Life is Beautiful
Shakespeare in Love (winner)
Saving Private Ryan
The Truman Show
Every now and then you get a year like this. There are so many good original screenplays from 1998 I can almost make two entire, completely new sets of nominees that I would stand by. There’s a lot of room for improvement even though I like a lot of the actual nominees. We don’t need to go very far away from the 1001 Movies list to find more than a handful of movies that legitimately could be nominated. In the non-English category, we have The Celebration which is the best of the Dogme 95 films in my opinion and the wildly entertaining Run Lola Run. The more cynical among us might also put Lock, Stock and Two Smoking Barrels in the non-English column as well. Both Happiness and Pi were probably too harsh for the Academy for serious consideration. The Big Lebowski didn’t really find its audience until long after its release, and Wes Anderson was still starting out, which probably got Rushmore ignored. I’m genuinely surprised at the omission of American History X. Personally, the one film I think really should be added in place of several of the nominees is the wonderful Pleasantville.
Weeding through the Nominees
5. There was a lot of blowback on Shakespeare in Love when it won Best Picture, particularly since it beat Saving Private Ryan. Well, it beat it in this category, too, and it didn’t deserve to. I understand precisely why it won. It’s a clever screenplay, and it’s the sort of screenplay that has particular rewards for people who are smart about the topic. If you’re the right sort of person, Shakespeare in Love makes you feel very smart when you get all of the jokes. A lot of the people who get the jokes work in the industry. So when they feel clever, they reward the film that made them feel clever. They shouldn’t have.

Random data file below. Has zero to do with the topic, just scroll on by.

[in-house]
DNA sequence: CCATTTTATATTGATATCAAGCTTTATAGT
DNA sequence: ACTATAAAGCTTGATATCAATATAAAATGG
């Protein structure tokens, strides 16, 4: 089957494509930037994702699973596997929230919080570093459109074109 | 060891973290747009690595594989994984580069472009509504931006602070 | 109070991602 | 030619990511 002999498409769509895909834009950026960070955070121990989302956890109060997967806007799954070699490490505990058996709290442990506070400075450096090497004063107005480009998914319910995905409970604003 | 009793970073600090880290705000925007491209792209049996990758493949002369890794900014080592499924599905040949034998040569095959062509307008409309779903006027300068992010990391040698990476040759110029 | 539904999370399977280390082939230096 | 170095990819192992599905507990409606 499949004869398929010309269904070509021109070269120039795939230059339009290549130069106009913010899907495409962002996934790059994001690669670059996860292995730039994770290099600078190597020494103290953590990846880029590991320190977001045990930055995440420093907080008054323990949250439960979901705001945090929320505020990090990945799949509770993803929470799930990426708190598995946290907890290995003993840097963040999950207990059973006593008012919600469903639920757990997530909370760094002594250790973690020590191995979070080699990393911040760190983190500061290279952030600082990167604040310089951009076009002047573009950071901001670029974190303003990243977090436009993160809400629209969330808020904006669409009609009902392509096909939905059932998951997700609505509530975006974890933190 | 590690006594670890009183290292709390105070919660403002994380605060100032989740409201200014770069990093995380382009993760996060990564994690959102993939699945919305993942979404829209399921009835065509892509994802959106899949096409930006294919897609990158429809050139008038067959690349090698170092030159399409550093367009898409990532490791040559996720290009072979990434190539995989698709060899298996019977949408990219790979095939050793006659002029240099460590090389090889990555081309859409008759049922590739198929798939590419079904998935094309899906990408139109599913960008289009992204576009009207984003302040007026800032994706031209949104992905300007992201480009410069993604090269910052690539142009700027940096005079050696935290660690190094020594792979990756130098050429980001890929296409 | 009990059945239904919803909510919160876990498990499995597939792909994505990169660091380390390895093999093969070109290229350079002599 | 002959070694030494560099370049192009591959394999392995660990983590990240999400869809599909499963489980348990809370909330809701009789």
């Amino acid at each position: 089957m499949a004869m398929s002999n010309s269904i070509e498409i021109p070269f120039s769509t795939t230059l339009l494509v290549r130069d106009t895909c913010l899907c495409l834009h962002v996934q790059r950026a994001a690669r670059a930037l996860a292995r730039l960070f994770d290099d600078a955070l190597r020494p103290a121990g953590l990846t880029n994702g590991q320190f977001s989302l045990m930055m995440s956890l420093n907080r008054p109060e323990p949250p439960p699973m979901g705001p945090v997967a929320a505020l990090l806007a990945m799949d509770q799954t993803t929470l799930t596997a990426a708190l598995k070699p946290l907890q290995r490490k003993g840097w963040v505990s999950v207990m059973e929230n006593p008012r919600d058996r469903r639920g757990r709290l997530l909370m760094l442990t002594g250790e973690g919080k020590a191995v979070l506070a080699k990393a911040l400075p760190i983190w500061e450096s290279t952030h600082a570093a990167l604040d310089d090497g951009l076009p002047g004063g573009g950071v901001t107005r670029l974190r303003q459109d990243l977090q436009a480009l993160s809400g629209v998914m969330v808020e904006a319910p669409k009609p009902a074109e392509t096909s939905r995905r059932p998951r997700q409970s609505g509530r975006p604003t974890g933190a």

4. I found Bulworth surprising and I liked it a great deal more than I thought I would. So why is it fourth? Mainly because the third act, despite everything it does well, depends almost entirely on wild coincidences. Coincidences are fun and interesting, but they shouldn’t carry the plot of a movie. That, to me, is a significant weakness in the story, almost as if the writer couldn’t find another, better way out of the problem. That’s an issue, and one that in my world would keep this off the ballot.
3. Life is Beautiful is a film that shouldn’t work in almost any respect, but it does. A lot of the reason that it works at all comes from the performances, particularly that of Roberto Benigni. That it doesn’t become maudlin is also a bit surprising, but it avoids this problem as well. This is a case where something needs to be third, and I happen to like the other two nominated screenplays more than this one. I could see this winning and I like the nomination; I just don’t think it deserves the win.
2. Saving Private Ryan might be the best movie of 1998 (this or The Thin Red Line would at least be in contention) and some of that at least comes from the screenplay. This is a smart movie, but it ultimately suffers from what a lot of Spielberg movies do—it goes for the emotional jugular. I think it goes on too long. More specifically, I think that the framing story is present only for the emotional beats it provides and that it isn’t really necessary for the impact of the main story. Cut it, and we might have a different story here.
1. I’m giving this to The Truman Show specifically because of all of the movies in this list, it’s the one that I will always look forward to seeing. Much of this comes from the performances and from seeing Jim Carrey really act and not just mug for the camera. More of this comes from the fact that this is a truly wonderful existential experience. The Truman Show is a beautiful story wonderfully told. So many moments in it are memorable, and many of those moments start from a strong screenplay. Put Pleasantville in the mix and it would be a tighter race, but the tie always goes to the Academy here, which means they just got this one wrong.